Don't Lose The Music

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Don’t Lose the Music is a national campaign launched by RNID, the charity representing the 9 million deaf and hard of hearing people in the UK.


The campaign aims to highlight the danger of listening to music too loudly – mainly focusing on exposure to loud music:

  • at nightclubs
  • at concerts/gigs
  • on personal audio equipment

Experts[who?] agree that exposure to sounds over 85 dB over time can cause damage to hearing.[1] Many concert venues and nightclubs play music at levels over 100 decibels.[2] It is also possible to listen to music on personal audio equipment (such as MP3 players) at levels which exceed damage-risk criteria, depending on the equipment.[3]

Damage to hearing is caused by a combination of three factors – length of exposure to the noise, the average level of the noise and the peak level of the noise. Another variable is individual susceptibility to hearing damage, which varies from person to person. Individual susceptibility is only known after hearing damage has been done.

A rule of thumb is that the louder the sound, the less time you should listen to it for.

Exposure to loud music can lead to a range of hearing problems such as noise induced hearing loss, tinnitus and hyperacusis.

Here are some commonly quoted comparisons of sound levels:

  • 0 dB(A) - the lowest sound level a person with normal hearing can detect[4]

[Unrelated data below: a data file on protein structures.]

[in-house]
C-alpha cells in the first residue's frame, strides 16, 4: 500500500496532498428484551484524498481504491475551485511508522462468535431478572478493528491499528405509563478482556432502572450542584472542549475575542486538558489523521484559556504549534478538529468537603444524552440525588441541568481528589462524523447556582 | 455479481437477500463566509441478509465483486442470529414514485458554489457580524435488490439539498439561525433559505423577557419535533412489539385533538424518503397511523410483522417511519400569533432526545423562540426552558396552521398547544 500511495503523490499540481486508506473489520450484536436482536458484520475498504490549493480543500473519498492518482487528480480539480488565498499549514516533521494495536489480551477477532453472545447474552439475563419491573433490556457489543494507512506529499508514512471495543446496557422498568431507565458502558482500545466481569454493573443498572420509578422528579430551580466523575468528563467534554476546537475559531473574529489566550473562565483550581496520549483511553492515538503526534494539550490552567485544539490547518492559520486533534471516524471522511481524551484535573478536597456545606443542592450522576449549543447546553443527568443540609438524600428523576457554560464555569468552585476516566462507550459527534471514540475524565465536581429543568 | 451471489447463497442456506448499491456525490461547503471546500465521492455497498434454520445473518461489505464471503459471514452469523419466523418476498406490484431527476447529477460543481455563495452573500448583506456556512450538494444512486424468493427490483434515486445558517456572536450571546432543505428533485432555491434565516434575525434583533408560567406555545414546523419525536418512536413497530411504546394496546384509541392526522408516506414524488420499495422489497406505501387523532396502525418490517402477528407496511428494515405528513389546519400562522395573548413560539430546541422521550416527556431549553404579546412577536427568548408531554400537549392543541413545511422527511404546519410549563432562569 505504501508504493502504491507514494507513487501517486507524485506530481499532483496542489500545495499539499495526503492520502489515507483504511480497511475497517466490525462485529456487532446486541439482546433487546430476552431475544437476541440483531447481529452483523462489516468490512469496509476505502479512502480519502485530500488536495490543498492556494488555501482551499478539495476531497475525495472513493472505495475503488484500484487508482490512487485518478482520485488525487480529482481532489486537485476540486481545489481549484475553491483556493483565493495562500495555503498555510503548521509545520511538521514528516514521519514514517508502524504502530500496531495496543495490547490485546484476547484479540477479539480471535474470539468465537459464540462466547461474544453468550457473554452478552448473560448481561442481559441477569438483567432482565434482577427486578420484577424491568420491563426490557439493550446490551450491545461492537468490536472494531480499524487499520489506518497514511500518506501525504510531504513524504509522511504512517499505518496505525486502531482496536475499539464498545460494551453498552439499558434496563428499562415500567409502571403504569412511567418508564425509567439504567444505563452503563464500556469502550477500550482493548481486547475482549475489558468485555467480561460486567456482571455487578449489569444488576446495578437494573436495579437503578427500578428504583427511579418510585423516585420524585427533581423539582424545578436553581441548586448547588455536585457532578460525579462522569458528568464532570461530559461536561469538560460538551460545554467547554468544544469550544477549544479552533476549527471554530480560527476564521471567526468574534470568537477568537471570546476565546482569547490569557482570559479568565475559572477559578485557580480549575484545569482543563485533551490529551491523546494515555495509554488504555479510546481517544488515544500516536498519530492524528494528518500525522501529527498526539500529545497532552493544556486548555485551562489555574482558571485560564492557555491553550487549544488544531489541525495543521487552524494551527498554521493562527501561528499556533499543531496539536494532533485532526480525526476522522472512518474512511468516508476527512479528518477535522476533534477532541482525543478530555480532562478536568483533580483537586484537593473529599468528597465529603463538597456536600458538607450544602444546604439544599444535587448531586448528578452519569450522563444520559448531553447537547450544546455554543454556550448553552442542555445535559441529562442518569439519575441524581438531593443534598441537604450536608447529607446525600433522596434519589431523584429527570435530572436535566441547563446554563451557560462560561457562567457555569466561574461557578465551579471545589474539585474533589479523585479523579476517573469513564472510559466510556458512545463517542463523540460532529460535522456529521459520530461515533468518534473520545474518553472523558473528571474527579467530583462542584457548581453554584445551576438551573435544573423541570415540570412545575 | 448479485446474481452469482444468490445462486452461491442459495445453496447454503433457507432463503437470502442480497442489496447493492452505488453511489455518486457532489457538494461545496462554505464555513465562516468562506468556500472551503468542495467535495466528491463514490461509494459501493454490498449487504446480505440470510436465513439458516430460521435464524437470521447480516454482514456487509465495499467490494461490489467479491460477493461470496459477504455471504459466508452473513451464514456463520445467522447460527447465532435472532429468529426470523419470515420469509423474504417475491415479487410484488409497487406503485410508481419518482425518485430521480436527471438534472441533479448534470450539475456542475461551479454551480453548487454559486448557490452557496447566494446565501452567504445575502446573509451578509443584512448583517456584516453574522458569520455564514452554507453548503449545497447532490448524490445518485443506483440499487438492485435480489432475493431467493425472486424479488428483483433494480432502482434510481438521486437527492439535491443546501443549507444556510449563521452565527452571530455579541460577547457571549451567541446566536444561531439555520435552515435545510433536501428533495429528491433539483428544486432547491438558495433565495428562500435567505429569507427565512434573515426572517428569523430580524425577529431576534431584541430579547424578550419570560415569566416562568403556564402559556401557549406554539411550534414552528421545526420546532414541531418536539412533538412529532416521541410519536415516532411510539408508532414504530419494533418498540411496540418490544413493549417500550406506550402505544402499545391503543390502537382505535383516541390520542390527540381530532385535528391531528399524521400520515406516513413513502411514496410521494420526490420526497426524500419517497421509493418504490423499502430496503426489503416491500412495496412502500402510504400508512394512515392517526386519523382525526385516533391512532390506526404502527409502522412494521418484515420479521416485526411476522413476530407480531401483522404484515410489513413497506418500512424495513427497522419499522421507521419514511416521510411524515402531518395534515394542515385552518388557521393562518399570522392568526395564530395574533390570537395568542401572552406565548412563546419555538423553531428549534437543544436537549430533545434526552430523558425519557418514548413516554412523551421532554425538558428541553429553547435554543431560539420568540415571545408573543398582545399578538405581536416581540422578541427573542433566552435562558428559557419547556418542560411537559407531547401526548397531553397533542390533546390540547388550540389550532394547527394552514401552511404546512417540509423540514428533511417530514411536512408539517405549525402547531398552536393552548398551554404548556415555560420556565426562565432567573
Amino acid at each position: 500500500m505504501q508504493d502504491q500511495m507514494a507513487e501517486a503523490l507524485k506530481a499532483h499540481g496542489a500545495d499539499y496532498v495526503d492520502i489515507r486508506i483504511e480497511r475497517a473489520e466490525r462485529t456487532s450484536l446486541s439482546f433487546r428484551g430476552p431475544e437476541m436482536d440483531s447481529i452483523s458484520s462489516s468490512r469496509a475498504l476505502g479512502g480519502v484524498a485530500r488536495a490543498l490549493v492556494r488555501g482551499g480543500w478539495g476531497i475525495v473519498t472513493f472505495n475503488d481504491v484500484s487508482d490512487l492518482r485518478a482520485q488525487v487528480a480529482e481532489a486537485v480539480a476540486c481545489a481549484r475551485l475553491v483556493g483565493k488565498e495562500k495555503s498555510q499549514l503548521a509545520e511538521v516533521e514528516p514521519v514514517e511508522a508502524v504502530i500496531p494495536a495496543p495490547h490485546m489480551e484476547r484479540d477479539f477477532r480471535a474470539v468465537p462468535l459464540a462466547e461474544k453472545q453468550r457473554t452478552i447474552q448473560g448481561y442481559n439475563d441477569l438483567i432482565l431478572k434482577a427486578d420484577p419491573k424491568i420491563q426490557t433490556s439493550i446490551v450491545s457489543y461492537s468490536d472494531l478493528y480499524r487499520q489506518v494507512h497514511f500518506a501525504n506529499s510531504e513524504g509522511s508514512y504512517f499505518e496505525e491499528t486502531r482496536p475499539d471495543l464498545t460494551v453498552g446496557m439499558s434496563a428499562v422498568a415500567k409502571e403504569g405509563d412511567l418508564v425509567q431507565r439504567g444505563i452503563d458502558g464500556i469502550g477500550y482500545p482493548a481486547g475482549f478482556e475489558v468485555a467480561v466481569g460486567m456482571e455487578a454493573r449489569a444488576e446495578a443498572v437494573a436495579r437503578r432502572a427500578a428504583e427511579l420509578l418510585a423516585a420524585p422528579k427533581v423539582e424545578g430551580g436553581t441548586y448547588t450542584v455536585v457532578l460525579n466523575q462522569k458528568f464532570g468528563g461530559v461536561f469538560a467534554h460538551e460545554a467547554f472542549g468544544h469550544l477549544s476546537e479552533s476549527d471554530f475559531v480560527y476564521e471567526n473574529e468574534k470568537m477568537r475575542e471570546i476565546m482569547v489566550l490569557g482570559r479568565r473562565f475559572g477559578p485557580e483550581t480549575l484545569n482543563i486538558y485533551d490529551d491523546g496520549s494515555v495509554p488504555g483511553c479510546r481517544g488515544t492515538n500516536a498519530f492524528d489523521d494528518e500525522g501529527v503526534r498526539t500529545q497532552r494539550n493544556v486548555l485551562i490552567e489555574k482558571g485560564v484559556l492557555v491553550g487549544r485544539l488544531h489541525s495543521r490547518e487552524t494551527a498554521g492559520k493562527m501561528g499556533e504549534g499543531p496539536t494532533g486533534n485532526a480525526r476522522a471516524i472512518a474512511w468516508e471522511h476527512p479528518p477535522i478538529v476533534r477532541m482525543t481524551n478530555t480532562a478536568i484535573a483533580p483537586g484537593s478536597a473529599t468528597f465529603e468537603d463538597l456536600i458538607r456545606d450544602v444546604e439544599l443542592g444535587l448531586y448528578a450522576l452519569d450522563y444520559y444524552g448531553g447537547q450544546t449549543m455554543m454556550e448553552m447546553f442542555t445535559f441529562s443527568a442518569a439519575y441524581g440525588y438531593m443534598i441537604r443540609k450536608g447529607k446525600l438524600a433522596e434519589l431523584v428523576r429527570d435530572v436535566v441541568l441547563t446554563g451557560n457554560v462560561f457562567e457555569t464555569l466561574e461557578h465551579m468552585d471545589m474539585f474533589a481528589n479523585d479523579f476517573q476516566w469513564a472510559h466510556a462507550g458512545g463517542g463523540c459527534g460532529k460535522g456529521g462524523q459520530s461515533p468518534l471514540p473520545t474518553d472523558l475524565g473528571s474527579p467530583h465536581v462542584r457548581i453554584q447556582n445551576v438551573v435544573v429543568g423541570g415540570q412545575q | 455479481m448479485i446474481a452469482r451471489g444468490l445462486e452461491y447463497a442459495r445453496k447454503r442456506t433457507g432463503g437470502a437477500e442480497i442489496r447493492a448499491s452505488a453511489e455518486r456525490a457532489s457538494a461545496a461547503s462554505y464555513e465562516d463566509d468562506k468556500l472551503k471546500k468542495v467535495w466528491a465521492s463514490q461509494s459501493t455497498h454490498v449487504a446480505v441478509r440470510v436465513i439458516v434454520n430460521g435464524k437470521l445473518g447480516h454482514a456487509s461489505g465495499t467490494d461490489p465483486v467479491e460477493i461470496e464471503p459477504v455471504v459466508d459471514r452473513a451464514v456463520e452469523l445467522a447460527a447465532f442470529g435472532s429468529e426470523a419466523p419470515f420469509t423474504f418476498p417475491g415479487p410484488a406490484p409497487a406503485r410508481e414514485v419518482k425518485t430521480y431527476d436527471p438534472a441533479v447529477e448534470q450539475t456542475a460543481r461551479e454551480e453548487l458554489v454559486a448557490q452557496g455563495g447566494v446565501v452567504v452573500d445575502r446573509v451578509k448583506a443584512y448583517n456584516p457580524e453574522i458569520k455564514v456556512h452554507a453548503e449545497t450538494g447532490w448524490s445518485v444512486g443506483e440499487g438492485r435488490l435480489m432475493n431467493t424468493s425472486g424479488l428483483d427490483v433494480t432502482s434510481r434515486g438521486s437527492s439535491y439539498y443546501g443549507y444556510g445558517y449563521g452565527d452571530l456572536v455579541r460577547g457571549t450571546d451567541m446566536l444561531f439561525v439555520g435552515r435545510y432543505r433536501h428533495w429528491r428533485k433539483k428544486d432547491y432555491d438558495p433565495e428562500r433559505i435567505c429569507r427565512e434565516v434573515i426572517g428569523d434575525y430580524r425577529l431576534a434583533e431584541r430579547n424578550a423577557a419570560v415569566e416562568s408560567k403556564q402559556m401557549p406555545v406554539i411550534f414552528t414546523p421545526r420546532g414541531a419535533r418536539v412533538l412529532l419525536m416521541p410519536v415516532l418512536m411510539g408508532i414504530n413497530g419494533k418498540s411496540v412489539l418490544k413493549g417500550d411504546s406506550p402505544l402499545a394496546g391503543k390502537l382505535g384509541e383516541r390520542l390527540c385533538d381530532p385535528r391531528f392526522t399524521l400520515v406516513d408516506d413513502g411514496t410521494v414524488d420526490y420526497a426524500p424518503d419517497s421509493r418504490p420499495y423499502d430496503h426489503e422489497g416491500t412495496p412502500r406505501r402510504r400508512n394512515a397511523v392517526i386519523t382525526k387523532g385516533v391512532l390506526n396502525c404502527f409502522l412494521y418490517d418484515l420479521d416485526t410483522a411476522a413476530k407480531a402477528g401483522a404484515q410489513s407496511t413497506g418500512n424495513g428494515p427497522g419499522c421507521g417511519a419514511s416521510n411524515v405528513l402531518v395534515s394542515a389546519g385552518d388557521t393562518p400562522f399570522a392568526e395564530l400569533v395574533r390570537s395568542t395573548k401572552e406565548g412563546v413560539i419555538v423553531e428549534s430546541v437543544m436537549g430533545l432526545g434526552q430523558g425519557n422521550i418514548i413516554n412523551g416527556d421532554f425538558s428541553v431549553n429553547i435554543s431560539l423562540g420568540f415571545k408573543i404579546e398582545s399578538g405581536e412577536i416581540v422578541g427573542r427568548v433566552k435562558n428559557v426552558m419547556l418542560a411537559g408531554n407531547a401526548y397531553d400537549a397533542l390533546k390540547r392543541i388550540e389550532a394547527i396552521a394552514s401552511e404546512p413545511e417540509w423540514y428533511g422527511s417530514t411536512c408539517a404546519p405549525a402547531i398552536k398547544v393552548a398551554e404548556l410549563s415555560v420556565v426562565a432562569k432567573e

• 20 dB(A) - a quiet room at night
  • 60 dB(A) - ordinary spoken conversation
  • 80 dB(A) - shouting
  • 90 dB(A) - an underground railway
  • 110 dB(A) - a pneumatic drill nearby
  • 130 dB(A) - an aeroplane taking off 100m (330 feet) away


In order to promote the campaign, RNID attend music festivals and gigs, handing out earplugs and information.

See also[edit]


  1. ^ Gelfand, S. (2001). Auditory System and Related Disorders. Essentials of Audiology (2nd ed.). New York: Thieme. p. 202. 
  2. ^ Gregg Vanderheiden. ""About decibels (dB)"". Retrieved 22 December 2013. 
  3. ^ Fligor, Brian J (May 2009). "Risk for Noise-Induced Hearing Loss From Use of Portable Media Players: A Summary of Evidence Through 2008". Perspectives on Audiology. 5 (1): 10–20. doi:10.1044/poa5.1.10. 
  4. ^ ""Absolute dB (SPL, etc.)"". Retrieved 22 December 2013. 

External links[edit]